Began editing: Sunday, February 25th, 2001
Ended editing: Wednesday, March 7th, 2001

They used to call me Eleanor. But that was before, before I knew anything of what I was to become. Before I knew who I would one day be. Everyone would know me, many would doubt in me, but I knew nothing of it. No one has called me by my real first name in so long; but that was before, when they used to call me Eleanor.

As the youngest of a very large family of sixteen, I watched my older brothers and sisters leave home when their time came to venture out into the world. They rarely came to visit once they left, but this was not uncommon. It was not tradition for children to come and visit their parents; however, when one did come back home it was a pleasant surprise and my parents always welcomed them in with open arms. I knew that one day, I too would leave home to explore the world and eventually settle down.

And so my day came, and I left.

* * *

I journeyed north, with an ample supply of food my mother had packed for me and reminders of which berries were good to eat. After four days my mother's food ran out; it would have sooner, but I had remembered her advice and eaten berries and other things along the way. I was disappointed her food was gone, as she was an excellent cook, but there was plenty of food if one knew where to look. It was late spring, and I would not starve.

During these first days as I traveled from home, I felt as if an invisible string was pulling me farther and farther north. On the fifth day, the invisible string started pulling me more toward the northwest. I followed agreeably, since I knew it would not matter if I were to get lost; I could settle anywhere. Besides, I trusted the string, and doubted it would bring harm.

On the morning of the eighth day, I stepped out of the woods and came suddenly in view of a great castle. Deciding to stop and replenish my food supply and maybe get a good night's rest, I neared the castle. The castle was surrounded by a lush green lawn broken up by carefully tended gardens; birds chirped as I approached, and the light gray stone of the castle shone brightly in the sunlight, forcing me to squint as I came nearer. It was obviously a very old castle, but in excellent condition; the gardens weren't the inhabitants' only concern being attended to. Finally, I was at the giant door. But before I could knock, it was flung open.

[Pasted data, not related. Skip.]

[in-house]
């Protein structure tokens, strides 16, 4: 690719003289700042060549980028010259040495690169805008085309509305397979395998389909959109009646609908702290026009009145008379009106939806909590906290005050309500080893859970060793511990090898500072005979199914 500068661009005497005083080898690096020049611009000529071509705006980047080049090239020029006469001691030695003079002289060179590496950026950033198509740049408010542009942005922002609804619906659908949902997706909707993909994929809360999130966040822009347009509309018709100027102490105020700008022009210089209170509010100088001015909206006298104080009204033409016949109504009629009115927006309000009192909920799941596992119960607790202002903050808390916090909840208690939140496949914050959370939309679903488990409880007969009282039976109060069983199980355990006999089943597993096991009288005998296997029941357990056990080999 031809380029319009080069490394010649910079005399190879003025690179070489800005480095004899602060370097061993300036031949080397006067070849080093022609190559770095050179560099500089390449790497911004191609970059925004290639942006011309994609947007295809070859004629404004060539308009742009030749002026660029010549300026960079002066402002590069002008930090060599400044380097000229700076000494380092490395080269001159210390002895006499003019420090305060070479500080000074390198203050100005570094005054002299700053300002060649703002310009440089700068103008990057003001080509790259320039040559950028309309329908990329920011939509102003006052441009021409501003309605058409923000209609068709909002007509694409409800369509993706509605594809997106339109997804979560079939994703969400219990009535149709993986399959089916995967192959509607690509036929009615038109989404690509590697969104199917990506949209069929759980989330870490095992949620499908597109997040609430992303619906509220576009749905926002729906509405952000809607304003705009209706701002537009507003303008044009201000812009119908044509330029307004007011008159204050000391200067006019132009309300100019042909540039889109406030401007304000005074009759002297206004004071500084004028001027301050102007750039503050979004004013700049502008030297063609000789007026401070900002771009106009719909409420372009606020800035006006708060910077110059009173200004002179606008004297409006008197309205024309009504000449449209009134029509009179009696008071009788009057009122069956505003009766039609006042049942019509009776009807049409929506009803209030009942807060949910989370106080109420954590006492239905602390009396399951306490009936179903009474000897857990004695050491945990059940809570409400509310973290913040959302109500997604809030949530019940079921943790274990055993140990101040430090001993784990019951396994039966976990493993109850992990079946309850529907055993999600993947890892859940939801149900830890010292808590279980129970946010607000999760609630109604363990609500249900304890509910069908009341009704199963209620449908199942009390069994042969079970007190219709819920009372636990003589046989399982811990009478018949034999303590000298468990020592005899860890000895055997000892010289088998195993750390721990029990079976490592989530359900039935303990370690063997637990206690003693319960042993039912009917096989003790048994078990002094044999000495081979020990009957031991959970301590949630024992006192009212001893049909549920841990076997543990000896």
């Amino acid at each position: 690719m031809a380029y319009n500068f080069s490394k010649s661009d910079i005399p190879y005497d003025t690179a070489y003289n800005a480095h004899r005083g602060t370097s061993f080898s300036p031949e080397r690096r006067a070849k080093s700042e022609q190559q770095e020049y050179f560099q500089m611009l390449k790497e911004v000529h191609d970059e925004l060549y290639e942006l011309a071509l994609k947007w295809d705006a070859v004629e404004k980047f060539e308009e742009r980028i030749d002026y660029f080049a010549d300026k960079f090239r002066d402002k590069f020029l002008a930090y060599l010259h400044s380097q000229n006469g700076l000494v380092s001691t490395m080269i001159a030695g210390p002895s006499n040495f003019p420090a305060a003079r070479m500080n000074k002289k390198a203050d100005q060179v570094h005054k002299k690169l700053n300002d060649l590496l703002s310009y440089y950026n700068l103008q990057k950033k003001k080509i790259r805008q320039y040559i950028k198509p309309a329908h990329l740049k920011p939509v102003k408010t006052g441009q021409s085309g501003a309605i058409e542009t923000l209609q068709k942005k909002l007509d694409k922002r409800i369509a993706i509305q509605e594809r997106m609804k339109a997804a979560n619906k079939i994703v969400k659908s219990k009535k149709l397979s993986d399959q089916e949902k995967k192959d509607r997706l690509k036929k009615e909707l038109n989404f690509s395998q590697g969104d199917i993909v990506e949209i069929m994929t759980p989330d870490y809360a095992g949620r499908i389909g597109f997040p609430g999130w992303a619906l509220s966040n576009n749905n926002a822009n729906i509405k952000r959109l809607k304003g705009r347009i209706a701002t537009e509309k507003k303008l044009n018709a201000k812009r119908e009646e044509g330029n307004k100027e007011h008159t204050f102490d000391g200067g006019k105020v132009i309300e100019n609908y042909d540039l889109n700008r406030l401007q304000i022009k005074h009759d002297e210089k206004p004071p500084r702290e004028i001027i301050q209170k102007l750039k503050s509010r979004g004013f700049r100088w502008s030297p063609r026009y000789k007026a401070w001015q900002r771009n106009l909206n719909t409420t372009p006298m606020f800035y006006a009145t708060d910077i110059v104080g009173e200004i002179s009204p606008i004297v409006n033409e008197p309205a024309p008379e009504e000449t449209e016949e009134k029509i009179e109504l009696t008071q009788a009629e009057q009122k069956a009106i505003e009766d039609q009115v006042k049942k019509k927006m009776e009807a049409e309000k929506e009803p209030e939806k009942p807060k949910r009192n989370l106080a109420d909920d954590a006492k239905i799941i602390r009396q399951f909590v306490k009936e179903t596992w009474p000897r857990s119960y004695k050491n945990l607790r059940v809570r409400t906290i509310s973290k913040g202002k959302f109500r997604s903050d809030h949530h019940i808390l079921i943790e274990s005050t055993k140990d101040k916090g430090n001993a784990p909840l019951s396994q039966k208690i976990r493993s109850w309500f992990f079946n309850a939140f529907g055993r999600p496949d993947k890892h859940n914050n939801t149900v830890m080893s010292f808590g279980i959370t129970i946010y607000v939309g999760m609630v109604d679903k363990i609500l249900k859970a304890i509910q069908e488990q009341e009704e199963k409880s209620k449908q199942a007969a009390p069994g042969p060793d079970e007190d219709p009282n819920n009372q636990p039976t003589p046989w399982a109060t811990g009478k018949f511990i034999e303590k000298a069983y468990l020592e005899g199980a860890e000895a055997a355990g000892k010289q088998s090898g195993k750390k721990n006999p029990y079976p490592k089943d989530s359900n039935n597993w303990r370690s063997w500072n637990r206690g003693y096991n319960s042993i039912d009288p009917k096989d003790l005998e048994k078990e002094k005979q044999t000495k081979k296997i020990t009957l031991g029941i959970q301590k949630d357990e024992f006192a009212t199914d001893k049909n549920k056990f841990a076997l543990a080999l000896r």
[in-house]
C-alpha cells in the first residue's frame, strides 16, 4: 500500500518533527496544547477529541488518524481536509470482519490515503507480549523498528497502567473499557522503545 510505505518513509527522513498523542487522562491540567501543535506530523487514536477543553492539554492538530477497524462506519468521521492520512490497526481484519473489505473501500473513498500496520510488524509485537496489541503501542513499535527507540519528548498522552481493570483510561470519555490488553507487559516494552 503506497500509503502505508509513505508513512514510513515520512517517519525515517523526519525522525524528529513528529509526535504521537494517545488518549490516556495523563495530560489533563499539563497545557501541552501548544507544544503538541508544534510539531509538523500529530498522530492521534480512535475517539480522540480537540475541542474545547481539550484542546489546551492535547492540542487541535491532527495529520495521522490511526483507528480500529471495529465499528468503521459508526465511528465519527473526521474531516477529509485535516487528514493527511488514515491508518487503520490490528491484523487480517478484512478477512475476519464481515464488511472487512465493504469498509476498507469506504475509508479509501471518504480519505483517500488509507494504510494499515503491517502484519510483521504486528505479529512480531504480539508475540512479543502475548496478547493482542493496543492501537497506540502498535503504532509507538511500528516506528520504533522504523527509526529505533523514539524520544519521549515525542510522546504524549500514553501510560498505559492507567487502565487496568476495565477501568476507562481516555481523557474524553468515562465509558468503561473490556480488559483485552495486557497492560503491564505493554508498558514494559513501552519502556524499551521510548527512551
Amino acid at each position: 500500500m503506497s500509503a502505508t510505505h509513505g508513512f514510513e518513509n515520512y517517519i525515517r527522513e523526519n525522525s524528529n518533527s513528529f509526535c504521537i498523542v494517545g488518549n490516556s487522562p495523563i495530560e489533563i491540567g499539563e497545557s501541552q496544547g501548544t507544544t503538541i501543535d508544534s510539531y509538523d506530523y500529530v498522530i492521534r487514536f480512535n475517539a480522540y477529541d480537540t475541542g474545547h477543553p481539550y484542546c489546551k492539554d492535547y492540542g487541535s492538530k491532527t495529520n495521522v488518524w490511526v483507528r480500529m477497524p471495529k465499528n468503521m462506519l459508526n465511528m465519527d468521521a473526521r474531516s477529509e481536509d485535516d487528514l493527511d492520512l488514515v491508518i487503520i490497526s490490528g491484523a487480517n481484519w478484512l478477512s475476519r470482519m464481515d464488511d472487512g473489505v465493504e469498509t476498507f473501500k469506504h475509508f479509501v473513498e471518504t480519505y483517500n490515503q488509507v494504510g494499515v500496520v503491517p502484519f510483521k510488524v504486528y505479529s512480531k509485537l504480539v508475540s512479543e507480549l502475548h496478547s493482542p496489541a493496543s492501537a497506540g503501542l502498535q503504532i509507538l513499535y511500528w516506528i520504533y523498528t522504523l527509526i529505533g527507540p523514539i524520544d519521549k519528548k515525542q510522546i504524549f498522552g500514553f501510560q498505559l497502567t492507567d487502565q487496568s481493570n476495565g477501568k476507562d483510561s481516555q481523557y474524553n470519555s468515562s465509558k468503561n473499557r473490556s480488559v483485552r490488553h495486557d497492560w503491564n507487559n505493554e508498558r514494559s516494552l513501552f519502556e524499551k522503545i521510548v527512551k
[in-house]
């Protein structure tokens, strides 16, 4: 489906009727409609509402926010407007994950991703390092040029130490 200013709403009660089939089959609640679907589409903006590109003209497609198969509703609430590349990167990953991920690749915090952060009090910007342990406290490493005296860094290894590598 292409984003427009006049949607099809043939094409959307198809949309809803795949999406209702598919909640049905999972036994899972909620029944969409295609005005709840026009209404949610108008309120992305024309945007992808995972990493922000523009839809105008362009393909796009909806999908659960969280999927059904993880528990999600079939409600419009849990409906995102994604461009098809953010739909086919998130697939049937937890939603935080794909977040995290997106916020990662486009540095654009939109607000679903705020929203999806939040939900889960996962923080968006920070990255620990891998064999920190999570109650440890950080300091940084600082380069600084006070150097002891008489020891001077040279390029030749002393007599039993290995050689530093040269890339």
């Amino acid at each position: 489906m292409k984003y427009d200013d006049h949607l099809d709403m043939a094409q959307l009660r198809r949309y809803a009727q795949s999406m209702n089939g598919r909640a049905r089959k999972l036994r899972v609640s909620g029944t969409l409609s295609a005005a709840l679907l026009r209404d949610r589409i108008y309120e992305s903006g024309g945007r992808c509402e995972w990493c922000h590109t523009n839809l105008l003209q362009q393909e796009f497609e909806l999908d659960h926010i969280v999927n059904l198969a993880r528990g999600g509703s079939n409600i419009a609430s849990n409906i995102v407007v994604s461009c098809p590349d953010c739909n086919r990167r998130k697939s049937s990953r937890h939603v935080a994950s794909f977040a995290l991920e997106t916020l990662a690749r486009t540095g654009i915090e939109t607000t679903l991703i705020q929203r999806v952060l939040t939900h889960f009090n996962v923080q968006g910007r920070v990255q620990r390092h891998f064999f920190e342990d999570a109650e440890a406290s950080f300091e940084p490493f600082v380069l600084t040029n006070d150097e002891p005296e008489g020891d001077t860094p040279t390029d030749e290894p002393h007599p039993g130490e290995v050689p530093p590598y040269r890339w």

"Hello! Come in, come in! It is so wonderful to see you!" the creature at the door cried. "You're late, Eleanor. I was beginning to think that you weren't coming," it continued. The creature stood upright at about two-and-a-half feet, seeming much too small for the giant castle it lived in. It was covered in violet fur and had large, orange eyes; but besides that, it almost looked as if my sister had been dyed purple. Its eyes sparkled merrily, as if it knew a joke it didn't want to share, and its voice was cheerful.

Not wanting to be rude, but unable to contain my curiosity, I exclaimed, "Late for what? Who are you? How do you know my name? Do you live here by yourself? Why are you purple? Is this castle-?"

"Whoa! Whoa! Calm down. I expect you'll be here for a while. The last one was like this too," it added, a bit under its breath.

"'The Last One?'" I repeated, incredulously. As I continued, my voice began to tremble uncertainly. "Are you going to kill me?"

"Kill you? Certainly not! I will be proud to say I taught you everything! Just wait and all your questions will be answered.

"First of all, I do not live here alone," it began. "Rupert!" it called toward a room to my right. "Please add a place at the table for Eleanor." It turned back toward me. "Rupert lives here with me. He helps out a lot, and I don't know what I would do without him. He enjoys working in the kitchen, preparing food.

"Secondly, I am female, and my name is Rebecca. I am a Gozwart. All Gozwarts are purple. Females have orange eyes, and males have green eyes. There aren't many of us. Rupert is also a Gozwart." Rebecca blushed, the tips of her long, floppy ears turning scarlet, but she continued. "This castle holds many creatures, great and small. None of them will harm you." She began to walk toward the room on the right. Feeling the string again, I decided followed obediently. After less than ten minutes, I already knew I could trust the old castle and everything it held.

"You have been called to this place. I expect you felt something pulling you here?" Rebecca asked.

I nodded. "I followed it. I seemed to know it would not lead me to danger." We entered the room. It was huge, much bigger than the entrance hall, and much more merrily decorated. There were bright colors and banners along the walls, and three long tables; it was the Dining Hall. Food was piled on the tables, and some creatures were still bringing more food out. There were many seats, and remembering the beans-in-the-jar trick in which there are always more than it seems, I realized that my estimation of a hundred seats was low. Still, almost every one was filled. "Wow! That many people live here?" I exclaimed.